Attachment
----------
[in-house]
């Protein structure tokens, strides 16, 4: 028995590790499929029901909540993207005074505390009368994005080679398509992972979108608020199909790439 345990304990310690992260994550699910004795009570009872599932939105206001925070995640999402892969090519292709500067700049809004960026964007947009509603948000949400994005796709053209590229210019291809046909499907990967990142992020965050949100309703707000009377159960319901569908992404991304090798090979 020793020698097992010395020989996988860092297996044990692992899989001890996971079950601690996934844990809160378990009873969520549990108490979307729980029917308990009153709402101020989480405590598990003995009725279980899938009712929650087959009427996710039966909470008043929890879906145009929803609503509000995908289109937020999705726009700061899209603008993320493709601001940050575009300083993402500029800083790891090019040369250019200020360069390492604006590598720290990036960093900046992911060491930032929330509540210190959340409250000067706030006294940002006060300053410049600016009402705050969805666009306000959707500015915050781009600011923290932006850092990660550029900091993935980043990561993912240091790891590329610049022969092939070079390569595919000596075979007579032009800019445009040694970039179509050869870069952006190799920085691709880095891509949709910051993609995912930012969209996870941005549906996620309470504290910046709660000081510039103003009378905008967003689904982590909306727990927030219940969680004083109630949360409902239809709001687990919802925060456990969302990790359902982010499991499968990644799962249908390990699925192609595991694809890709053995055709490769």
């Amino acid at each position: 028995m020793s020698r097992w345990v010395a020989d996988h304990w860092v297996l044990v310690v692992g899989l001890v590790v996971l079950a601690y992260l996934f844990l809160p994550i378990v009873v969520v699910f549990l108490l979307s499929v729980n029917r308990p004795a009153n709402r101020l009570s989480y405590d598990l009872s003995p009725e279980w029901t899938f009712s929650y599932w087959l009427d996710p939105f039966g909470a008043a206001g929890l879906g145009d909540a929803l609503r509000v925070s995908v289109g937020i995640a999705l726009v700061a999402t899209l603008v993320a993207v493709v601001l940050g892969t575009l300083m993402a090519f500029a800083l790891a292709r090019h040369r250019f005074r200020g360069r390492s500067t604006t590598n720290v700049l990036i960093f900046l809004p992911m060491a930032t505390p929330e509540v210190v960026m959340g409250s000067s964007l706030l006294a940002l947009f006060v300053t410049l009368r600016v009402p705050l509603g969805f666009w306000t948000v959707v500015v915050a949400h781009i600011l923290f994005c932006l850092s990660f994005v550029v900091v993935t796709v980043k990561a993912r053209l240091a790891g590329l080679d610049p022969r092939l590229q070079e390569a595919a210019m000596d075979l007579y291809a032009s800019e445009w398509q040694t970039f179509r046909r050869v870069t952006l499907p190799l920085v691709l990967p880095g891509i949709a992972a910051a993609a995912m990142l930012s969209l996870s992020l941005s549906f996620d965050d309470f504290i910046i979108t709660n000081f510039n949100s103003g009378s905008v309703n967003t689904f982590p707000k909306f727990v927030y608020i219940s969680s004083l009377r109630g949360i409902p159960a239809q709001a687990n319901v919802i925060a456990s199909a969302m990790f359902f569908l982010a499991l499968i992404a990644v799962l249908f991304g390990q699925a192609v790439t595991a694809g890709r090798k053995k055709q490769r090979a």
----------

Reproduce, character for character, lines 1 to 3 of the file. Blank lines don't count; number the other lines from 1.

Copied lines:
[in-house]
């Protein structure tokens, strides 16, 4: 028995590790499929029901909540993207005074505390009368994005080679398509992972979108608020199909790439 345990304990310690992260994550699910004795009570009872599932939105206001925070995640999402892969090519292709500067700049809004960026964007947009509603948000949400994005796709053209590229210019291809046909499907990967990142992020965050949100309703707000009377159960319901569908992404991304090798090979 020793020698097992010395020989996988860092297996044990692992899989001890996971079950601690996934844990809160378990009873969520549990108490979307729980029917308990009153709402101020989480405590598990003995009725279980899938009712929650087959009427996710039966909470008043929890879906145009929803609503509000995908289109937020999705726009700061899209603008993320493709601001940050575009300083993402500029800083790891090019040369250019200020360069390492604006590598720290990036960093900046992911060491930032929330509540210190959340409250000067706030006294940002006060300053410049600016009402705050969805666009306000959707500015915050781009600011923290932006850092990660550029900091993935980043990561993912240091790891590329610049022969092939070079390569595919000596075979007579032009800019445009040694970039179509050869870069952006190799920085691709880095891509949709910051993609995912930012969209996870941005549906996620309470504290910046709660000081510039103003009378905008967003689904982590909306727990927030219940969680004083109630949360409902239809709001687990919802925060456990969302990790359902982010499991499968990644799962249908390990699925192609595991694809890709053995055709490769």
């Amino acid at each position: 028995m020793s020698r097992w345990v010395a020989d996988h304990w860092v297996l044990v310690v692992g899989l001890v590790v996971l079950a601690y992260l996934f844990l809160p994550i378990v009873v969520v699910f549990l108490l979307s499929v729980n029917r308990p004795a009153n709402r101020l009570s989480y405590d598990l009872s003995p009725e279980w029901t899938f009712s929650y599932w087959l009427d996710p939105f039966g909470a008043a206001g929890l879906g145009d909540a929803l609503r509000v925070s995908v289109g937020i995640a999705l726009v700061a999402t899209l603008v993320a993207v493709v601001l940050g892969t575009l300083m993402a090519f500029a800083l790891a292709r090019h040369r250019f005074r200020g360069r390492s500067t604006t590598n720290v700049l990036i960093f900046l809004p992911m060491a930032t505390p929330e509540v210190v960026m959340g409250s000067s964007l706030l006294a940002l947009f006060v300053t410049l009368r600016v009402p705050l509603g969805f666009w306000t948000v959707v500015v915050a949400h781009i600011l923290f994005c932006l850092s990660f994005v550029v900091v993935t796709v980043k990561a993912r053209l240091a790891g590329l080679d610049p022969r092939l590229q070079e390569a595919a210019m000596d075979l007579y291809a032009s800019e445009w398509q040694t970039f179509r046909r050869v870069t952006l499907p190799l920085v691709l990967p880095g891509i949709a992972a910051a993609a995912m990142l930012s969209l996870s992020l941005s549906f996620d965050d309470f504290i910046i979108t709660n000081f510039n949100s103003g009378s905008v309703n967003t689904f982590p707000k909306f727990v927030y608020i219940s969680s004083l009377r109630g949360i409902p159960a239809q709001a687990n319901v919802i925060a456990s199909a969302m990790f359902f569908l982010a499991l499968i992404a990644v799962l249908f991304g390990q699925a192609v790439t595991a694809g890709r090798k053995k055709q490769r090979a």